No matter what the disorder tries to tell you, you’re sick enough and you deserve help. You don’t have to have an inpatient history, nor do you need a history of any formal treatment. Your thighs can tough and you’re sick enough, you can look healthy and you’re sick enough. This is one of the most dangerous things about our current admission and treatment plans. Unless you’re severely underweight, you’re usually denied formal treatment. This not only prevents early intervention but gives off the impression that you only deserve help when you’re so sick that you might never recover. In reality, we should be trying to catch eating disorders as early as possible to increase the chances of full recovery.
Fat = Bad.
It’s a necessary component of our bodies. Fat is a lipid, fat is natural, fat keeps us warm and protected. Without fat your organs aren’t padded, it hurts to sit or lie, you’re freezing and lack basic energy.
*Obviously while fat is necessary, it’s important to get the right amounts and types of fat. I am not a nutritionist. Please be cautious about sites visited if researching fat or nutrition. A lot of these sites will lead to incorrect or even dangerous dieting information which may be triggering.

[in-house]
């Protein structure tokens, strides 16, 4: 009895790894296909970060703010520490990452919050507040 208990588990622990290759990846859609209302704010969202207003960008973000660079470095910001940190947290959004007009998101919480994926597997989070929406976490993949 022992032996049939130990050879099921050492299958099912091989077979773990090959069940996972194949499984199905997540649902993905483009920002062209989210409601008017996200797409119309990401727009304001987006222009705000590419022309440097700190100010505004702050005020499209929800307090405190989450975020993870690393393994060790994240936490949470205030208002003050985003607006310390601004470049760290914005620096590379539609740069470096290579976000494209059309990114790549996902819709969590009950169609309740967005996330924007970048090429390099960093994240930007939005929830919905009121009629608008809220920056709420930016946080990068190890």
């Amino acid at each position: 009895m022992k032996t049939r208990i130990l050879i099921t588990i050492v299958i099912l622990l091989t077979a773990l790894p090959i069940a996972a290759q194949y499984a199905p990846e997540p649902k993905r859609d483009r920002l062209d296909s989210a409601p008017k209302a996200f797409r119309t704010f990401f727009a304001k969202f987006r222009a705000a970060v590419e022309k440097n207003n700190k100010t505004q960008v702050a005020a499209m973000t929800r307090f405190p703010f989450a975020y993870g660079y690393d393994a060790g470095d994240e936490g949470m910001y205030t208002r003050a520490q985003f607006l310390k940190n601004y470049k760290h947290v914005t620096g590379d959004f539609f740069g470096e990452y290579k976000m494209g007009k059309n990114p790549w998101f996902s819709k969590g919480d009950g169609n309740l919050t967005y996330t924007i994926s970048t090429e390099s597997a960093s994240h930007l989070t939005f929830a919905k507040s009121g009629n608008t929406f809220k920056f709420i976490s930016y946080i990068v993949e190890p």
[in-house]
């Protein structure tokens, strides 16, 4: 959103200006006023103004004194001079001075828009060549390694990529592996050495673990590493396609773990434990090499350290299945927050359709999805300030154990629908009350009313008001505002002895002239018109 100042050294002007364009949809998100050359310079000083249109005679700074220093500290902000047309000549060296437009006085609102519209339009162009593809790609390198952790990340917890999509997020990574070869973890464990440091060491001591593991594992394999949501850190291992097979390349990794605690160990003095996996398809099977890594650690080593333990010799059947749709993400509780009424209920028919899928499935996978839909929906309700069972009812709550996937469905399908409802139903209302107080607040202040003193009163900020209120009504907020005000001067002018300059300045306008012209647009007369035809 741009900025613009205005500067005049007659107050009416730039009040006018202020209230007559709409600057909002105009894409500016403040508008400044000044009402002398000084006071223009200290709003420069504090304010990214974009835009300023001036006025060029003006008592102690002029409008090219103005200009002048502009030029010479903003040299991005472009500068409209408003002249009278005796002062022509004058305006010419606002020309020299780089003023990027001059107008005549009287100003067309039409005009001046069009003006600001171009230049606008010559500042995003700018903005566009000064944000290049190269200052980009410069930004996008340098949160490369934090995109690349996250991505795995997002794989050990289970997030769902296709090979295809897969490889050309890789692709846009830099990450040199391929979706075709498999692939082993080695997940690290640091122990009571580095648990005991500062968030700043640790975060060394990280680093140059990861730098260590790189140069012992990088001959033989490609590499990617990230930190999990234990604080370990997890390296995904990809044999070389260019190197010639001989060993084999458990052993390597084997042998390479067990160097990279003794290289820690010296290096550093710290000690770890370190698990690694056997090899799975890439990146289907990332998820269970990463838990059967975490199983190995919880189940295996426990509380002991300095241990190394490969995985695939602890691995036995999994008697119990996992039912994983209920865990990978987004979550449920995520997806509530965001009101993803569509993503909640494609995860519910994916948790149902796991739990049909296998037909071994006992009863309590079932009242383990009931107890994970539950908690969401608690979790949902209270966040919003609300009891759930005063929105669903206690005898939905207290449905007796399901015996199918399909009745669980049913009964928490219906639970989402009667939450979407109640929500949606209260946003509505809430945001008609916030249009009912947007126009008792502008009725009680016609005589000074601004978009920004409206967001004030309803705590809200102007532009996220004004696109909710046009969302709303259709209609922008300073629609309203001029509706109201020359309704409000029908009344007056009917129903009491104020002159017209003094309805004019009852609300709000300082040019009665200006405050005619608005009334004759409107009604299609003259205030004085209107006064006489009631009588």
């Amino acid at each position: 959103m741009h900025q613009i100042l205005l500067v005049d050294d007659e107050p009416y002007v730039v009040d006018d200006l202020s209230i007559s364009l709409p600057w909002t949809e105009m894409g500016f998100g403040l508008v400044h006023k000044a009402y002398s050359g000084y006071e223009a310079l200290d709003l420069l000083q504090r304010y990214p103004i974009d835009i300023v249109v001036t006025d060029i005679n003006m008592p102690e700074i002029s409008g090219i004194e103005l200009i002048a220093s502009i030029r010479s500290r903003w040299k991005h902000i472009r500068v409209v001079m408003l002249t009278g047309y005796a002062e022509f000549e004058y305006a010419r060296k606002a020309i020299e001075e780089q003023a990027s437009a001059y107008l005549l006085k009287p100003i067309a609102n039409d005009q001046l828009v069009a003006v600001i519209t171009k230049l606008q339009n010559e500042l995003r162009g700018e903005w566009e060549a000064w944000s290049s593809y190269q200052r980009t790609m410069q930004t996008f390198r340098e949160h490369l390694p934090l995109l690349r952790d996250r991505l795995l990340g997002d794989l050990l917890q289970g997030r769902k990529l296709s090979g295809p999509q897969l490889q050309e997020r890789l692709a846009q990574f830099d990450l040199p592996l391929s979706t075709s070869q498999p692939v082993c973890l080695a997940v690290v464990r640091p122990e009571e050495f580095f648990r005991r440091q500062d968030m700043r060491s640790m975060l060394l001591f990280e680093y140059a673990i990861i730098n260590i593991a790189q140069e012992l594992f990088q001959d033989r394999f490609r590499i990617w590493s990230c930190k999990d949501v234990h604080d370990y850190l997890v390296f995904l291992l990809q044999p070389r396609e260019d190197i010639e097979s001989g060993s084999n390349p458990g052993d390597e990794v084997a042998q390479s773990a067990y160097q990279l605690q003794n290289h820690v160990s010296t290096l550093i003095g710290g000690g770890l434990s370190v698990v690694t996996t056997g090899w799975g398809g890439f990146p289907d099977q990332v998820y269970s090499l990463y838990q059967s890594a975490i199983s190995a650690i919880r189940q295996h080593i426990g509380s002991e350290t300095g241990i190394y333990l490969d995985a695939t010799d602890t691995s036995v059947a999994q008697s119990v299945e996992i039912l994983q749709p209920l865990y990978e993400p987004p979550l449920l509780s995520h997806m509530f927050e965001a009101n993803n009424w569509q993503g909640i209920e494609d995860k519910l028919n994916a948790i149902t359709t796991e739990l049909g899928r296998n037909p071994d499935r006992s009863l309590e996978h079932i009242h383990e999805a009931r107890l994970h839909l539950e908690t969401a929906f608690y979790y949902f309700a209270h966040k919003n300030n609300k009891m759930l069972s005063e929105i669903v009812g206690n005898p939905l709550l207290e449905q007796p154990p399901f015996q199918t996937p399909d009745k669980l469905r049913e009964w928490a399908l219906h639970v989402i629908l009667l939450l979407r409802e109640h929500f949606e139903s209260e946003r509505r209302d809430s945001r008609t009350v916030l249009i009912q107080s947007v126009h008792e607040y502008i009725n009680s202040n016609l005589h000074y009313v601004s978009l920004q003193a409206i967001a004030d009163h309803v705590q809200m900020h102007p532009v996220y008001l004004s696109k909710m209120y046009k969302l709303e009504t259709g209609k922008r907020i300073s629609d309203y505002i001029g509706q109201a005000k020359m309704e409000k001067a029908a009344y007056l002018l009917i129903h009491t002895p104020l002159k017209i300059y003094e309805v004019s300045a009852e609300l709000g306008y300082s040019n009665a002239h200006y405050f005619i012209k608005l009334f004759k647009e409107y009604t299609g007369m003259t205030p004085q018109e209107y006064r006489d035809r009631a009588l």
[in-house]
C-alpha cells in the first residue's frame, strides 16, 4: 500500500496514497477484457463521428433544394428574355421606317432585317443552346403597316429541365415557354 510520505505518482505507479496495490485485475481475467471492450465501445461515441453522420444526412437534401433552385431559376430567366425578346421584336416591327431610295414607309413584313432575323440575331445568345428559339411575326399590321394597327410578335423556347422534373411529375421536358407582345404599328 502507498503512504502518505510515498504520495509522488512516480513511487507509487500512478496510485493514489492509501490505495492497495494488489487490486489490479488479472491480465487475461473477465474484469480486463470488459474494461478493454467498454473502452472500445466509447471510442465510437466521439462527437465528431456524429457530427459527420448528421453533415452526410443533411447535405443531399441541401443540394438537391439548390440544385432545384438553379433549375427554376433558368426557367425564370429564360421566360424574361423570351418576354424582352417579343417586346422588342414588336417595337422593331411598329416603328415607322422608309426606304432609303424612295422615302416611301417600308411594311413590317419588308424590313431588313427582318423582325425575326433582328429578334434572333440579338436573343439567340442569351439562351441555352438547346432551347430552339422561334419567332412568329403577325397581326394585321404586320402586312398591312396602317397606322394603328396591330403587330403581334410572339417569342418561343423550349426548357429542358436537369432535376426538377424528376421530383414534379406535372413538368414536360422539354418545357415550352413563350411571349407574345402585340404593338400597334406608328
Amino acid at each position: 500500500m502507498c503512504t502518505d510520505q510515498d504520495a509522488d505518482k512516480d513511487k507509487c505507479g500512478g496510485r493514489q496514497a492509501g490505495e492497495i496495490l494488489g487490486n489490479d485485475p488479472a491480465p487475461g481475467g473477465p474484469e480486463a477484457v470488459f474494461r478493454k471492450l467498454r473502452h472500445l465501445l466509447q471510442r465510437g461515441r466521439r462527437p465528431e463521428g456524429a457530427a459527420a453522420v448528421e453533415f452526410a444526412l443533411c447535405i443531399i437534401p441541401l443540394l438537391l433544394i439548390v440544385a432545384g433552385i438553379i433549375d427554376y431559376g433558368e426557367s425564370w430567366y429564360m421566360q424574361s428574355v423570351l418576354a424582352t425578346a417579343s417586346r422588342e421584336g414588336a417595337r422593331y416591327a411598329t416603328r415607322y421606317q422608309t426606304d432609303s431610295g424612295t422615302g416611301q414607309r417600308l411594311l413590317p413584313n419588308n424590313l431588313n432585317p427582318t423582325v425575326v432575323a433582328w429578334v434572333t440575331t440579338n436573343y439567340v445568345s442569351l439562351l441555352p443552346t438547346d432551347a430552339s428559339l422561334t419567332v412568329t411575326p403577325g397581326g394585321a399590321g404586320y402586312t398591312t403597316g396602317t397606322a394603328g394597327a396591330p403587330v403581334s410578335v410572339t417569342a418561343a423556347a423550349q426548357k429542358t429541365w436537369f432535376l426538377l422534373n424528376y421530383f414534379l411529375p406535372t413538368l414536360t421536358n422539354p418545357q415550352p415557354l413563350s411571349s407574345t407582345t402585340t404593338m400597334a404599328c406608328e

If you start to eat you’ll be unable to control yourself.
While this is a fear for many people with eating disorders, it’s a lie. While you might experience binging, this is simply because your body has spent so long in starvation mode. Even if you weren’t underweight, any sort of restriction can trigger a binge. It’s the reality of eating disorders. However, if you feed yourself correctly, it eventually becomes easier. You’re not starving, so you’re less likely to feel like you really need to eat.